A recent article in Greenwire, reports that opponents of robust Constitutional protections for property rights and limits on federal power are finding a kernel of hope in the Supreme Court’s opinion in the raisin case decided last term. They contend that the opinion insulates regulations to protect wildlife — like those adopted under the Endangered Species Act — from the Takings Clause and, perhaps, other constitutional restrictions. How? By declaring (at least some) wildlife state property. However, the Court’s recognition of state ownership of wildlife doesn’t go nearly as far as these commentators would have it.
First, a note on what the raisin case — Horne v. USDA — was about. As readers may recall, this was a challenge to an unbelievably stupid federal program that requires farmers to hand over some of the food they grow to the government so that it can be destroyed, dumped overseas, or used for government purposes. What’s the government’s goal? It’s to make food more expensive!
The Court held that when the government demands that a property owner handover her property to the government for its own use that’s a taking, regardless of whether the property is land, raisins, or money.
In reaching that conclusion, it distinguished the case from an earlier one that required people who harvest oysters to remit ten percent of the harvest to the state. The oysters, the Court explained, were the state’s property, not the people who harvested them, under an old doctrine of state ownership of wildlife, particularly wildlife on state lands. Consequently, demanding the return of some in exchange for permitting the harvest couldn’t violate the Takings Clause (because the oysters weren’t private property in the first place).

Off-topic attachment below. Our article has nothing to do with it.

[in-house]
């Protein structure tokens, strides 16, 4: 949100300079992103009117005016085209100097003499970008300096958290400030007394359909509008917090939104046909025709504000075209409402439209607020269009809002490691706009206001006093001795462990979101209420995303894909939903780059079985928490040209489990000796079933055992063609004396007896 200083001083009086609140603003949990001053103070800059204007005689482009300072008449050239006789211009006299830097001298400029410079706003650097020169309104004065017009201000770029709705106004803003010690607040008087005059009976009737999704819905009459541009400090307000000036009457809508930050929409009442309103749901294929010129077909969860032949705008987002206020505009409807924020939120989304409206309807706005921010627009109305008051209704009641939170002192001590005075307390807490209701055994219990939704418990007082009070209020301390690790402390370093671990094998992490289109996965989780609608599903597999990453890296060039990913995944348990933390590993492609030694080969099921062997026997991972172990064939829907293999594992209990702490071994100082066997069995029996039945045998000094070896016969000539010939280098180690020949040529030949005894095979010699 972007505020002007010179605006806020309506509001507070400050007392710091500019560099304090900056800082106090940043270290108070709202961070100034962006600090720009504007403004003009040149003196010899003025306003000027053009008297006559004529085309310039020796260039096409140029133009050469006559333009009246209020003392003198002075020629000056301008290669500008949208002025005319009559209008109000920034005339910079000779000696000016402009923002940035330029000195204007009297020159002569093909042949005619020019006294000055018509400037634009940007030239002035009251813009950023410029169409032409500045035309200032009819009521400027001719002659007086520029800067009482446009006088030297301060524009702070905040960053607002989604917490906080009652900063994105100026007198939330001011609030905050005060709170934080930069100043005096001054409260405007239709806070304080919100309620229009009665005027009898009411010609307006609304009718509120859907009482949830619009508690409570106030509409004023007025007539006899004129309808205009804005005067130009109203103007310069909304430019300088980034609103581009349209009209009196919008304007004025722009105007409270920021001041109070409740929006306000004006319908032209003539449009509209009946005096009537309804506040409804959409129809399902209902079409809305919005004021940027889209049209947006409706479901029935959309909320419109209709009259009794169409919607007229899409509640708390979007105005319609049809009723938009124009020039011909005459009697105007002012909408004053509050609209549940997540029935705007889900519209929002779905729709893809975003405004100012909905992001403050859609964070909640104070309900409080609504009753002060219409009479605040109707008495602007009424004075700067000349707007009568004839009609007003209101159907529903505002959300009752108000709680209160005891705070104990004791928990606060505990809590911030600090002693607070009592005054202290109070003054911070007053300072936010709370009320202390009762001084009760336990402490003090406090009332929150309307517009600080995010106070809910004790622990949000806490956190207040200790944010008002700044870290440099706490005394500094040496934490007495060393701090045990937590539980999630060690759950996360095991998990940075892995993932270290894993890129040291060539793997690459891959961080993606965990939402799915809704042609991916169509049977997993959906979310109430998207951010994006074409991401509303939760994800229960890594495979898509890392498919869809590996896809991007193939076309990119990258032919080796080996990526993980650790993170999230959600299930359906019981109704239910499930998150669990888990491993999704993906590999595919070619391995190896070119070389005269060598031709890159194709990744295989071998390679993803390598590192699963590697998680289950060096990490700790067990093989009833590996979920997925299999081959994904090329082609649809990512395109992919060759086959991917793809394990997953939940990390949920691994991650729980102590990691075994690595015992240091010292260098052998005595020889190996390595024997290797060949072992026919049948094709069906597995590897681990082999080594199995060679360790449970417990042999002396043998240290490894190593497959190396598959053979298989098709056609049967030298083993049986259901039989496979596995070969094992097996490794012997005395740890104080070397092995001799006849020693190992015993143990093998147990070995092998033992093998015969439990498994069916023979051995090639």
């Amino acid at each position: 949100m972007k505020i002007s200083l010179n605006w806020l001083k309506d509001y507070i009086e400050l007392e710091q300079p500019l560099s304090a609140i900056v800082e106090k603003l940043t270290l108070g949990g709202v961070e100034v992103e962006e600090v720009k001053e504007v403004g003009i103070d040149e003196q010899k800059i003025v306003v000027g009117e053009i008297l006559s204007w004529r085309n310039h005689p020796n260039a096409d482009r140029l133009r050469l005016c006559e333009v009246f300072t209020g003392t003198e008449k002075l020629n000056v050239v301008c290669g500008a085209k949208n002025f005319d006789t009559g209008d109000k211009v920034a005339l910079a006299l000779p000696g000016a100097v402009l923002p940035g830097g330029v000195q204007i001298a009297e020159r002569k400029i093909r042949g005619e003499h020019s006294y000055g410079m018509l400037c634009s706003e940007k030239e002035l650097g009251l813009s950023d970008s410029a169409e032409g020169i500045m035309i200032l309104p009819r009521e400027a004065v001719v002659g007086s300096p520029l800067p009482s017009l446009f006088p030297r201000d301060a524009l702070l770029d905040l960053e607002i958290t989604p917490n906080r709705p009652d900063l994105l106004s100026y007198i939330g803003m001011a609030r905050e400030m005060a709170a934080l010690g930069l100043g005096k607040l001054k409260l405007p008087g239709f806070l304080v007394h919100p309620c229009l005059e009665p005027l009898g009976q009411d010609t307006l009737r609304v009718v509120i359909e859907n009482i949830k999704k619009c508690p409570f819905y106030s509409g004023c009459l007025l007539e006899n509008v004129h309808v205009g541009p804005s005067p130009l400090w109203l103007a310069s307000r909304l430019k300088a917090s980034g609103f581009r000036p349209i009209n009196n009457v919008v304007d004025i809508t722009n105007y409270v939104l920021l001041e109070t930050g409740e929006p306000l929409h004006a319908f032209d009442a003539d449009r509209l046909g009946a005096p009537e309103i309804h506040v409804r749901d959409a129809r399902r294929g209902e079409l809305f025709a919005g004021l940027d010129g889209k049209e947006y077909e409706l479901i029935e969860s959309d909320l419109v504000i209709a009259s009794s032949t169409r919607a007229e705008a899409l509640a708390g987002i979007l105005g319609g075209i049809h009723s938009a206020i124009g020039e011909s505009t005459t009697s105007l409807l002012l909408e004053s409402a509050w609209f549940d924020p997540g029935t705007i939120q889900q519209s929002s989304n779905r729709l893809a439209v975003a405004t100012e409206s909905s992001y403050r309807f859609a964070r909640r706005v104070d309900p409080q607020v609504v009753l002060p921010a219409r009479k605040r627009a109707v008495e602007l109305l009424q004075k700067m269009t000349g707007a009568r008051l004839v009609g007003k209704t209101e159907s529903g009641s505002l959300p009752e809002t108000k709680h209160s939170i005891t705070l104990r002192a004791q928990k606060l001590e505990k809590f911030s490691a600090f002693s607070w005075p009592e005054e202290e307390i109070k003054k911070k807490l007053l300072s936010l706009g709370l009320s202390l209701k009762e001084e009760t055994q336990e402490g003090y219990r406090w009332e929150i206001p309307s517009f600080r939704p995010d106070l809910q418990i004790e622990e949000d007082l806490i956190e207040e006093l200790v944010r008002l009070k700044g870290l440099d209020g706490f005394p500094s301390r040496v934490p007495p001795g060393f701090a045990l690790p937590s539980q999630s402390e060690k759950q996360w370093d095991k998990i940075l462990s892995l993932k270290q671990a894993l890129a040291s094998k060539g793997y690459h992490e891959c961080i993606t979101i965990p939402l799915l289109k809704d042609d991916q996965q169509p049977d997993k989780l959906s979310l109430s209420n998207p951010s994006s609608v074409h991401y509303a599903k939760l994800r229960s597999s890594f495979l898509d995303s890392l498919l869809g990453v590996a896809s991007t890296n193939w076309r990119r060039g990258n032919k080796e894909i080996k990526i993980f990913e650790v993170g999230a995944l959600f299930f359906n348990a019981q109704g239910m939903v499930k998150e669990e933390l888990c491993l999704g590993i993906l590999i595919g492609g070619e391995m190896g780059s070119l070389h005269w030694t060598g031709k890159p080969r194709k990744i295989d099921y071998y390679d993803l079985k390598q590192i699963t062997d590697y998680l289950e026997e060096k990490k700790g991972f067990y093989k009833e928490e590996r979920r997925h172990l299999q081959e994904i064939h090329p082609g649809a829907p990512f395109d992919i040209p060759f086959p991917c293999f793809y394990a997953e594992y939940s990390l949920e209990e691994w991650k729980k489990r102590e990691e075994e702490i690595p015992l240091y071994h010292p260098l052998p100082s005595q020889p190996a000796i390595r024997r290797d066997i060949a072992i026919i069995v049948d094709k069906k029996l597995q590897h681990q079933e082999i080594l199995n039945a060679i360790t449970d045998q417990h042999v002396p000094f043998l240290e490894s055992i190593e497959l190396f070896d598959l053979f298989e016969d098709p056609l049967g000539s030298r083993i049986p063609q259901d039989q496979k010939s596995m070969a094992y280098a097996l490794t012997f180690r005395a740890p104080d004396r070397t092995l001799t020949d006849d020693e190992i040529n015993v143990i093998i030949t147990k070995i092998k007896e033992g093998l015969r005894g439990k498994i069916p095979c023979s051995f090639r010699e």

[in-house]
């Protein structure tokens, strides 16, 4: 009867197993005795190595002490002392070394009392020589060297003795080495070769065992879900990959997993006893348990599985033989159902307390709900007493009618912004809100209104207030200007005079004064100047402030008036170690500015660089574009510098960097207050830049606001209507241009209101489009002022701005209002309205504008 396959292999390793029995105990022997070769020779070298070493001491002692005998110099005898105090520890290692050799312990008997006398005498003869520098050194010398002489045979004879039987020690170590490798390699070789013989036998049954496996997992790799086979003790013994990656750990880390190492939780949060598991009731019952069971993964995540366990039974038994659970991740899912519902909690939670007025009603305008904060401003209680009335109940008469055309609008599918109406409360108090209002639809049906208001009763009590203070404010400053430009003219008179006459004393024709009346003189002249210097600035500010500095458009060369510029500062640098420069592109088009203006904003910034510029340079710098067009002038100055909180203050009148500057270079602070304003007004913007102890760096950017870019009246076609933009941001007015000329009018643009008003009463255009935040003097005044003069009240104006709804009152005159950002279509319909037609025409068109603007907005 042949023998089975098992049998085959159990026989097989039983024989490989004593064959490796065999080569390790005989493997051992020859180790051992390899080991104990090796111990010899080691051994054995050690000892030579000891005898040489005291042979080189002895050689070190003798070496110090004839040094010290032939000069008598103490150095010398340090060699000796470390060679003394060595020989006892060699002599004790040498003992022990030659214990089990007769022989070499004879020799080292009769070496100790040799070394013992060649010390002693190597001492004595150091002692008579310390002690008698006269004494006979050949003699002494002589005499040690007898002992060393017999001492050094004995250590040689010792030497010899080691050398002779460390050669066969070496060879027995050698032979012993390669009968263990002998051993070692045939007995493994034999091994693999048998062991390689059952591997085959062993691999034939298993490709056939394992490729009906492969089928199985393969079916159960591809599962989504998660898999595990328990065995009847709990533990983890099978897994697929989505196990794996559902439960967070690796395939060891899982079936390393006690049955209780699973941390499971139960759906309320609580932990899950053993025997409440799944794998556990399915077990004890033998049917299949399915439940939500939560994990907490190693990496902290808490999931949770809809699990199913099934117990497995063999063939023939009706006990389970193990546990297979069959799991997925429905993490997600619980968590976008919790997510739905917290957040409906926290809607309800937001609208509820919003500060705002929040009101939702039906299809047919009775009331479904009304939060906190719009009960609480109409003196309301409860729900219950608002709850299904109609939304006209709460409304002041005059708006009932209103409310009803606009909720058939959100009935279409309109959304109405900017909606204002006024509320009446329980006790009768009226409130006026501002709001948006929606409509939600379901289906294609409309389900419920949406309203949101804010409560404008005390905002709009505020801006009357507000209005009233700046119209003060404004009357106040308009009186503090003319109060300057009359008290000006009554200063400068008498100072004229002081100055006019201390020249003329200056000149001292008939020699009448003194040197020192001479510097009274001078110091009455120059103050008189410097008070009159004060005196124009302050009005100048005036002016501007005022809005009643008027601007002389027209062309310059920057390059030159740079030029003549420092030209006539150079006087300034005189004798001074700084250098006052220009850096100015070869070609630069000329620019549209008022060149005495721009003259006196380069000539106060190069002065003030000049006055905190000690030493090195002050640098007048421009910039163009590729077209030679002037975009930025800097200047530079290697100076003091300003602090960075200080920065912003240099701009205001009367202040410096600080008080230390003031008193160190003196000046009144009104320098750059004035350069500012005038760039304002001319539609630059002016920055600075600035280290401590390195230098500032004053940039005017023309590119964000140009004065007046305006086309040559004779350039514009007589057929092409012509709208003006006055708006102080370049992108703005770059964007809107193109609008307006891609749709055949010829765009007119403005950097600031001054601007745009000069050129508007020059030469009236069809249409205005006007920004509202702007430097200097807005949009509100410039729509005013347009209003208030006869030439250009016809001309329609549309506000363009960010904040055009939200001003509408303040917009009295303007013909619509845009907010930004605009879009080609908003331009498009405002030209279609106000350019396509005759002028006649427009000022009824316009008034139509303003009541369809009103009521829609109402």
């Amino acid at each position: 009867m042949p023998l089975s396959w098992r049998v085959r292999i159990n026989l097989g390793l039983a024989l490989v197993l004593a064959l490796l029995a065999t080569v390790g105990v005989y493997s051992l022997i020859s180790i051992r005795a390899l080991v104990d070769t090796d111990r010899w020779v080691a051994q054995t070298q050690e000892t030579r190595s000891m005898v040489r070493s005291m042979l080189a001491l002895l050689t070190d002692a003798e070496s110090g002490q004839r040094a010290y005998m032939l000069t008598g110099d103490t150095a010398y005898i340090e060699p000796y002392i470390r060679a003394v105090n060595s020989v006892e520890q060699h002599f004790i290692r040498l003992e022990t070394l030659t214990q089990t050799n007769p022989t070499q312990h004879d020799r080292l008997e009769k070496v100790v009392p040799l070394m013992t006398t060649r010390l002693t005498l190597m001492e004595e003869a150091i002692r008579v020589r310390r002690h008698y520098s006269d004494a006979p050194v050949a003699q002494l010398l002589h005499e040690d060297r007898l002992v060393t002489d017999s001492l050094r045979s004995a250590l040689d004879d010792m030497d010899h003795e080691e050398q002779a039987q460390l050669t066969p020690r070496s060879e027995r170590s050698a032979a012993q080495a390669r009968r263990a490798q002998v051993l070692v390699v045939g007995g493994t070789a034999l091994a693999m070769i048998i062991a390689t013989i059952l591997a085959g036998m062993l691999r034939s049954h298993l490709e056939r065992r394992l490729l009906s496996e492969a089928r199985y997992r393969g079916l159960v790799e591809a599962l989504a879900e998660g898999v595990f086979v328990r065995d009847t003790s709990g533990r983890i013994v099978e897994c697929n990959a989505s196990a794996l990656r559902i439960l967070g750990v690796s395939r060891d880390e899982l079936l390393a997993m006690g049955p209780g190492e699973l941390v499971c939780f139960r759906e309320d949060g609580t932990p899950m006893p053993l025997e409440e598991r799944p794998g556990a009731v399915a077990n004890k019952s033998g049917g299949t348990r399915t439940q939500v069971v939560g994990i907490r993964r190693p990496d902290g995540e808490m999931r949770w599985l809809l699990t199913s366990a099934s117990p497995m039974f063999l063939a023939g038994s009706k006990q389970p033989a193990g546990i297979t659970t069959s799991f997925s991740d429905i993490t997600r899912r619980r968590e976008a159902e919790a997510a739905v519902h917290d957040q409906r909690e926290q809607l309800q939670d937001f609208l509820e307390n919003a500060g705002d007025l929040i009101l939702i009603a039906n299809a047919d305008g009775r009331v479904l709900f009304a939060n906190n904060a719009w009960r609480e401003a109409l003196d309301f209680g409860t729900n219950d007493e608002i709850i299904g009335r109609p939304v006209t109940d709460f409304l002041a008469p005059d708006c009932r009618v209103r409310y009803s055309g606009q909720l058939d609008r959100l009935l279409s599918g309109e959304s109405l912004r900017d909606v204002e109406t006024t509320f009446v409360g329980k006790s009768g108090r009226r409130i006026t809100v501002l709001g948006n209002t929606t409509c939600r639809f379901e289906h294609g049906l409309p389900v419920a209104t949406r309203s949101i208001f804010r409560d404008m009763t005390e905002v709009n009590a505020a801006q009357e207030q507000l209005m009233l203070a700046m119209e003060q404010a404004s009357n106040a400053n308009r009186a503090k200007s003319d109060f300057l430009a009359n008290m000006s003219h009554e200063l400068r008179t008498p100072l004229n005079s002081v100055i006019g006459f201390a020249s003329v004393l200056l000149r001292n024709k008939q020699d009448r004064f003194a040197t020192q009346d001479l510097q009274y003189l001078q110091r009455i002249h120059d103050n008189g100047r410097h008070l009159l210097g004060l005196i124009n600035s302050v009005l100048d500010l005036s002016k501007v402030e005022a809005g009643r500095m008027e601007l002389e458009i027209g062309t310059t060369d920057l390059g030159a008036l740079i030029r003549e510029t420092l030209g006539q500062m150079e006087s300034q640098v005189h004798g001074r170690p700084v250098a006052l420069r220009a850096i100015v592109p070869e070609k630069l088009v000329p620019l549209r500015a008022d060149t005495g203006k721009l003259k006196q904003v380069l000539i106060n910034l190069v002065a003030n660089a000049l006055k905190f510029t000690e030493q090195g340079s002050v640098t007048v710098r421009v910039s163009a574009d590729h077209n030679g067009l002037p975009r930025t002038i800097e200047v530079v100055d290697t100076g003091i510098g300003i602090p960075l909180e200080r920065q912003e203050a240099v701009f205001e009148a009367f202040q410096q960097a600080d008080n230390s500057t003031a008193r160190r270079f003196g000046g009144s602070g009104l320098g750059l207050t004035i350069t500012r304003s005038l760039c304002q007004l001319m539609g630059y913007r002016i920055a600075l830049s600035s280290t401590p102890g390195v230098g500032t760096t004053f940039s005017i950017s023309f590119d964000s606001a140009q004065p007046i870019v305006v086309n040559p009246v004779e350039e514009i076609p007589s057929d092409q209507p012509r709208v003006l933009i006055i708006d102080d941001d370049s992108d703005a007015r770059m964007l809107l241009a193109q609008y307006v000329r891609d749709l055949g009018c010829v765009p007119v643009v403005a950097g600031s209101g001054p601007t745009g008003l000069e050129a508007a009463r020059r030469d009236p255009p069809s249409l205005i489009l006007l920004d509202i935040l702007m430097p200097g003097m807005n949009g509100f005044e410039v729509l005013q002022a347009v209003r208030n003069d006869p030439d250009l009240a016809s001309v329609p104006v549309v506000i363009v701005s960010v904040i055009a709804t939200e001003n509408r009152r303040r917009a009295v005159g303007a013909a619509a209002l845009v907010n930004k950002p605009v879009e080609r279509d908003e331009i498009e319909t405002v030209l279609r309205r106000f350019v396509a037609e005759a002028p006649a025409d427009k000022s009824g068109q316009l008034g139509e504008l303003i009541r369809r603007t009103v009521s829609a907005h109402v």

So what does this doctrine of state ownership of wildlife have to do with the Endangered Species Act? The answer is: not much. To the extent it’s relevant, it actually weighs against the constitutionality of the federal statute. As we recently explained in the prairie dog case, state ownership of wildlife makes its protection a traditional responsibility of state government. This weighs heavily against federal authority to regulate it under the Commerce Clause.
The main thrust of the article is the implication of state ownership of wildlife for takings claims . Because the wildlife isn’t private property, the argument goes, it can’t be a taking when the federal government restricts how people use their private property to protect wildlife.
This doesn’t make any sense, and certainly can’t be derived from state ownership of wildlife. When someone brings a takings claim against endangered species regulation, they aren’t claiming a property interest in the species that’s being taken (the situation in the oyster case).
Instead, the claim is that the restrictions on the use of property caused by endangered species regulation takes the underlying property. On that question, ownership of the wildlife is irrelevant. If, in the oyster case, the state had taken the oyster harvester’s boat, that would have been a taking, regardless of who owns the oysters. The same is true for endangered species regulation generally. Ultimately, state ownership of wildlife will have no effect on takings claims, except rare cases that allege the wildlife itself has been taken.